The most common street food in Palermo is boiled octopus, boiled or baked onions, and especially the well-known and characteristic pancakes called panelle, made with chickpea flour, aromatized with parsley and fried, and crocchè or cazzilli, but also the famous arancine or cannoli. In addition, other typical food are what locals use to prepare with animal scrap. Among these the most popular are stigghiola and pane ca’ meusa (bread with spleen), typical Sicily street food whose origins date back to Arab time. A stigghiola is a gut of young goat or lamb enrolled with shallot and grilled.
Vucciria market (Bucciria)
The Vucciria market was once the biggest among the Sicilian markets of Palermo, but it has a more recent origin, yet still very ancient, dating back to X-XII century. Even the area where it rises is different from the other markets, as it is located where the ancient port was silted, in the current district of Castellammare.
The Italian name of the market has changed many times from Bocceria Grande to Bucceria and finally to the current Vucciria, coming from the French “boucherie” meaning butcher shop or slaughterhouse, and in fact this market used to sell meat. Very prosperous in 1400, Vucciria market hosted the lodges of “foreign” merchants coming from Italy (Genoa, Pisa and Amalfi) and Catalonia, and was enlarged many times.
Sicily street food you can buy at Vucciria market are Castelvetrano olives, dried tomatoes, citrus fruits, bakery, fish, watermelons, aubergines, spices and all the delicacies of Sicilian pastry. It is a temple of aromas and colors that became also the subject of a beautiful painting of Renato Guttuso, called “Vucciria”. The painting fully express the typical atmosphere of the Sicilian markets with the narrow streets with barely enough space to people to pass, the triumphal exhibitions of merchandise and the stands.
Several films have also been shot in these pretty and folkloric alleys, always crowded with tourists and local people. In Vucciria market fish is sold around Caracciolo Square, for example the typical stockfish. A wide selection of fish is instead found in Capo market.
Capo Market: the most ancient one
Capo market is the most ancient of the Sicilian markets of Palermo, born during the Islamic domination in the historic district of Monte di Pietà, where also the beautiful Palemo cathedral stands. It was once populated by “Schiavoni”, pirates and slaves traders and it rose beyond the Papireto river. Here, along with fruits and vegetables, you can find meat and also other typical products such a special bread made with wheat flour, olives and capers.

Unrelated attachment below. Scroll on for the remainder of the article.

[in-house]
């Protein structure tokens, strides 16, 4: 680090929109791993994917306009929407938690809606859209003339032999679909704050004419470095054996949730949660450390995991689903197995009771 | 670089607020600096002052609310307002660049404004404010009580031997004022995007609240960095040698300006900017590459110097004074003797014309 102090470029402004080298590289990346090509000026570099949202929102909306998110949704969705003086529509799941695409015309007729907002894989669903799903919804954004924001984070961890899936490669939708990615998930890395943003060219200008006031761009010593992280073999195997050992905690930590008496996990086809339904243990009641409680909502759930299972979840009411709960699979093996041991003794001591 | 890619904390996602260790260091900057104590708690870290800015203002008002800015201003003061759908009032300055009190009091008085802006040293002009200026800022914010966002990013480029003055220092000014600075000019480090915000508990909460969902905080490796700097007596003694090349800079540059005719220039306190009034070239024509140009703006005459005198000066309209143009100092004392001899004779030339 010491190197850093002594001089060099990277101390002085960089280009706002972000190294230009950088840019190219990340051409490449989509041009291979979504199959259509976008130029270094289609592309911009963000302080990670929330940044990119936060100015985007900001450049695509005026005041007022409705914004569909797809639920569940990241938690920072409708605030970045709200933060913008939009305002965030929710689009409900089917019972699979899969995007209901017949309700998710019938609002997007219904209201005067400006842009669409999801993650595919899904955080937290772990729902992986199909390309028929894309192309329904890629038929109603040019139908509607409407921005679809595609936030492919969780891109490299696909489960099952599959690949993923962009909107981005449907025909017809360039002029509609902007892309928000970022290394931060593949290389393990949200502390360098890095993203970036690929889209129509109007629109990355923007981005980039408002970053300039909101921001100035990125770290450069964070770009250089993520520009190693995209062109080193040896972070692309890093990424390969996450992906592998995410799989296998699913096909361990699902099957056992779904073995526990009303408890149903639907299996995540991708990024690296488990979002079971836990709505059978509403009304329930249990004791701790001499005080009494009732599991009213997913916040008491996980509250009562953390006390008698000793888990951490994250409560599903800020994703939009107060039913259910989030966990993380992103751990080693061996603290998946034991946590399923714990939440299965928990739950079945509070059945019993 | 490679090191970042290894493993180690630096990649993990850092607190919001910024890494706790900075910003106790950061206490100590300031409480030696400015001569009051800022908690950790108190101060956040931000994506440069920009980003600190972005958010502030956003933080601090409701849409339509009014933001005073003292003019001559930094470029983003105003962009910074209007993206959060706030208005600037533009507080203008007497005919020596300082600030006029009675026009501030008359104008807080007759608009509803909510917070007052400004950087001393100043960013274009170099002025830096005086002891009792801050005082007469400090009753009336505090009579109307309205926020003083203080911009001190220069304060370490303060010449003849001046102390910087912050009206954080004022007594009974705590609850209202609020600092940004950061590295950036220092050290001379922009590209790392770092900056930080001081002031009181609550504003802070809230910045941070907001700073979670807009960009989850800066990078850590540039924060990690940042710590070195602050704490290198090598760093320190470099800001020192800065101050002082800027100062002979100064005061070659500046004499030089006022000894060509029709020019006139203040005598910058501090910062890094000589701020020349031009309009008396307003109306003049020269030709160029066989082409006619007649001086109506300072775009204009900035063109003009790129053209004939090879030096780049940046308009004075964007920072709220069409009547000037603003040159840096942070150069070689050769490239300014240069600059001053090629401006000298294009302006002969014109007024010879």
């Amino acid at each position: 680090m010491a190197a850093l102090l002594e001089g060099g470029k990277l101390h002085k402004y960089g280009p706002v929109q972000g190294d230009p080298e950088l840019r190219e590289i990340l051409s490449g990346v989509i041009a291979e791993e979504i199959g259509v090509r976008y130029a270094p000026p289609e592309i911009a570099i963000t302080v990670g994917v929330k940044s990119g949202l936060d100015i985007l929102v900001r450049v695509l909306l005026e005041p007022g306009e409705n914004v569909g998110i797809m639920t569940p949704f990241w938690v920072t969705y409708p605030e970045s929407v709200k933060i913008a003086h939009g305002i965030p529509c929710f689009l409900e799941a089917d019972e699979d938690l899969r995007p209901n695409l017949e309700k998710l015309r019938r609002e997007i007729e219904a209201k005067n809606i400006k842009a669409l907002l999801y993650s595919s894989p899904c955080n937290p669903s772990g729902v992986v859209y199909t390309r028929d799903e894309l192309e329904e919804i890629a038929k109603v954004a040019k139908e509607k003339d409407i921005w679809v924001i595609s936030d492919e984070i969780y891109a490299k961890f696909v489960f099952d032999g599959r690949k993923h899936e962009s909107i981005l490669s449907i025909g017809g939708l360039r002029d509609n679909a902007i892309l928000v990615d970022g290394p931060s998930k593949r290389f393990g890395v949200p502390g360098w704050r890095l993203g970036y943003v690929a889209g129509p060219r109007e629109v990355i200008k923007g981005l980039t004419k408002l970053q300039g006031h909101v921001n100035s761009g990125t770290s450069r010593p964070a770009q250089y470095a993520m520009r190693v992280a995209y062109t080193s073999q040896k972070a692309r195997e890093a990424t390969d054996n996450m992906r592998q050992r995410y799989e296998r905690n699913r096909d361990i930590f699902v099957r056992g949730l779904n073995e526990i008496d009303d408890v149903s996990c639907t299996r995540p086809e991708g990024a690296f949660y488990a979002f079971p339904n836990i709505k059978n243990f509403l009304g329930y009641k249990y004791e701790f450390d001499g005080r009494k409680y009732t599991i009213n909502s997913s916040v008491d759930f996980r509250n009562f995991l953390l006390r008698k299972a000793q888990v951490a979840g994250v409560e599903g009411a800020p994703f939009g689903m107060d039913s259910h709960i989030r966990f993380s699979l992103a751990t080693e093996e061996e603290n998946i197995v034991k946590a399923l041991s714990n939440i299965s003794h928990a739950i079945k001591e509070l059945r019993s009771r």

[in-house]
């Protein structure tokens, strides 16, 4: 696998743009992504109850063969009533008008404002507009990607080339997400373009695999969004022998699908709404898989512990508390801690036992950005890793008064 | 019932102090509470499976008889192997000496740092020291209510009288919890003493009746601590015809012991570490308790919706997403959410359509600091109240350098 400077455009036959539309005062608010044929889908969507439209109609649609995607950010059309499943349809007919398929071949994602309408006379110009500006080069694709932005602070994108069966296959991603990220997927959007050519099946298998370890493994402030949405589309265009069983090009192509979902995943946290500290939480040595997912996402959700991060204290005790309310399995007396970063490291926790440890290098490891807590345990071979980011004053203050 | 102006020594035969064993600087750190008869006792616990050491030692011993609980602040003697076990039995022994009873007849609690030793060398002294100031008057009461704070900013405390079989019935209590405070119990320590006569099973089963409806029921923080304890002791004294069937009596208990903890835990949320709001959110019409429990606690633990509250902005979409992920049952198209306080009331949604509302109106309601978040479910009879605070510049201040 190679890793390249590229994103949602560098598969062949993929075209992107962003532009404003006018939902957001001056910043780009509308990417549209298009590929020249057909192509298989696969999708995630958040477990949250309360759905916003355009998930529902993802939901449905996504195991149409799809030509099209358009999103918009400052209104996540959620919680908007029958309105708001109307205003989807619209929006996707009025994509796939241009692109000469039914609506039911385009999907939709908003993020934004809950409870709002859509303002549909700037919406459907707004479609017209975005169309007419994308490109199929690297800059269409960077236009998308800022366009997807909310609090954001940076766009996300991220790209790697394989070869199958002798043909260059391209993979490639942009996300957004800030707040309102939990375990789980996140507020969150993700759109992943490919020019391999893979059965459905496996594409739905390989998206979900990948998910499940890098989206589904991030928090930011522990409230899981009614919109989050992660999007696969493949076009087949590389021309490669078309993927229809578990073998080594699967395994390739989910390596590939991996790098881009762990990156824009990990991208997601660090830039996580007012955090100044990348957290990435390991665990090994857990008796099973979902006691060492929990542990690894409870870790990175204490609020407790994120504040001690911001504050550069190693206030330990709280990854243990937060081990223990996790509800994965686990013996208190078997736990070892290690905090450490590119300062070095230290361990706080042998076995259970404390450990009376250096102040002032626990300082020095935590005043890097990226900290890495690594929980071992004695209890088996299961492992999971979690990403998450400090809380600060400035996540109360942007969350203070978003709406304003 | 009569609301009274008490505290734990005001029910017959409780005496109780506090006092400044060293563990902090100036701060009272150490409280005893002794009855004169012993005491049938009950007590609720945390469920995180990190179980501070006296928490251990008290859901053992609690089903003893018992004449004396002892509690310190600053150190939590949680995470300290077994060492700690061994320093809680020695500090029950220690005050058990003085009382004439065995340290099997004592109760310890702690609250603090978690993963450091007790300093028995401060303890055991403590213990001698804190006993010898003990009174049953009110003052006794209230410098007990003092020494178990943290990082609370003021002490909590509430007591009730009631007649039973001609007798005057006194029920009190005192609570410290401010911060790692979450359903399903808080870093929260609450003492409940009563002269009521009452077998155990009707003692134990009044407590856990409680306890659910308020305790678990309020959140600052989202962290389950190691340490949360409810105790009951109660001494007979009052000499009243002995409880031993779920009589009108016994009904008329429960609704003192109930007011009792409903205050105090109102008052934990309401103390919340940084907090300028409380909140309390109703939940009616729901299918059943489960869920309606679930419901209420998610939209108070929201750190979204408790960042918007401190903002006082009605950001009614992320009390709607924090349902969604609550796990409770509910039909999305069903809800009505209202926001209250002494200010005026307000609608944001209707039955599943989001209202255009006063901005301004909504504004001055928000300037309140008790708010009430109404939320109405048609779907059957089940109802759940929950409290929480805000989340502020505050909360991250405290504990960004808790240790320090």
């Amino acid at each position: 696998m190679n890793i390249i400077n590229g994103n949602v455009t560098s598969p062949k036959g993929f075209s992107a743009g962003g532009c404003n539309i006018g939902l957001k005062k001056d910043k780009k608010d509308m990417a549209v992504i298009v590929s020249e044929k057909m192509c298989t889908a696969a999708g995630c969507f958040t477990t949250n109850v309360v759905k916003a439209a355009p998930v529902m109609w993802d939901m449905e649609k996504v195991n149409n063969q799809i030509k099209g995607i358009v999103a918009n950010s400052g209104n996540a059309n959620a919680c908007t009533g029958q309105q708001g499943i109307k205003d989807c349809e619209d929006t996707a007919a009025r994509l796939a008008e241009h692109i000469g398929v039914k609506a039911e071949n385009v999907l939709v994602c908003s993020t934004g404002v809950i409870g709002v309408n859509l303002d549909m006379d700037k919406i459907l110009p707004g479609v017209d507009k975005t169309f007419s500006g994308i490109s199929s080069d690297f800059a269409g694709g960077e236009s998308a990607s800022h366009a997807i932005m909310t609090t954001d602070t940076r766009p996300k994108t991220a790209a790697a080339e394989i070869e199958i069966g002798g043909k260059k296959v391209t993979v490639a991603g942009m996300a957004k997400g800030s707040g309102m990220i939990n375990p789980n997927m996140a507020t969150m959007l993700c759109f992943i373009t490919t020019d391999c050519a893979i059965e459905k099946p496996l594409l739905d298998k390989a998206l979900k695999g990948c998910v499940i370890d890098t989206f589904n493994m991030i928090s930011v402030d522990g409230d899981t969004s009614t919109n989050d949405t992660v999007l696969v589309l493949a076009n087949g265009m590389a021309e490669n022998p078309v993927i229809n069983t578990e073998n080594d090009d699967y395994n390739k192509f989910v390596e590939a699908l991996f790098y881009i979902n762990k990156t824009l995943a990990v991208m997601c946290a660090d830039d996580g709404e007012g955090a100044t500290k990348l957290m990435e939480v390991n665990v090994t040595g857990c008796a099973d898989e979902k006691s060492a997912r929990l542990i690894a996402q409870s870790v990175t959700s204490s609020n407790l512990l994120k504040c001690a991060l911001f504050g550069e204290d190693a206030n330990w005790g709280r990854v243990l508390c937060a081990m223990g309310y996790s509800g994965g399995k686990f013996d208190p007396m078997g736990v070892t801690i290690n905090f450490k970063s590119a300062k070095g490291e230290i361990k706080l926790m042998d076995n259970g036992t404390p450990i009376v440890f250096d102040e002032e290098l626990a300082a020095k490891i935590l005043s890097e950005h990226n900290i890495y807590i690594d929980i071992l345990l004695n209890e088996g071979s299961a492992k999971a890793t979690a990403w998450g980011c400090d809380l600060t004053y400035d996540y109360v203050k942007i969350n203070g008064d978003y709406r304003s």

Anyway, the fish is the protagonist: several colourful stands follow in the narrow streets, with vendors setting a real competition for the most beautiful stand, screaming (abbanniando) to attract customers: big fishes such as tunas or swordfishes are constantly enlightened with big lamp above, and a wide range of fish is bathed with water to maintain its freshness.
In Capo market you can meet the “riffaturi”, a person who walk through the market selling ticket for a popular lottery having as a prize some grocery or a box of fresh fish or meat. In the afternoon, in the street of Capo you may smell the delicious scent of the boiled potatoes, another typical street food in Palermo, prepared in a very large copper cauldron.
Fera ô luni and Pescheria Catania markets
Sicilian markets of Catania, as Palermo, has an crowded and lively atmosphere, where the screams of vendors are called in the local dialect vuciate instead of abbanniate. Markets of Catania have a strong link with the religious identity of the city.
The different processions occurring over the year, and especially the most heartfelt of Sant’Agata, always include in their itinerary the most ancient and famous Sicilian markets of Catania: the Pescheria and the Fera ô Luni. Here during the processions huge wooden structures, called Candelori, richly decorated in baroque style culminating with big candles –thus the name Candelori- are carried on the shoulders escorted by the marching band. When the procession enters the Sicilian markets of Catania, especially the Fera ô Luni, candelori stop to the stalls and stores, and merchants used to throw sweet breads and candies.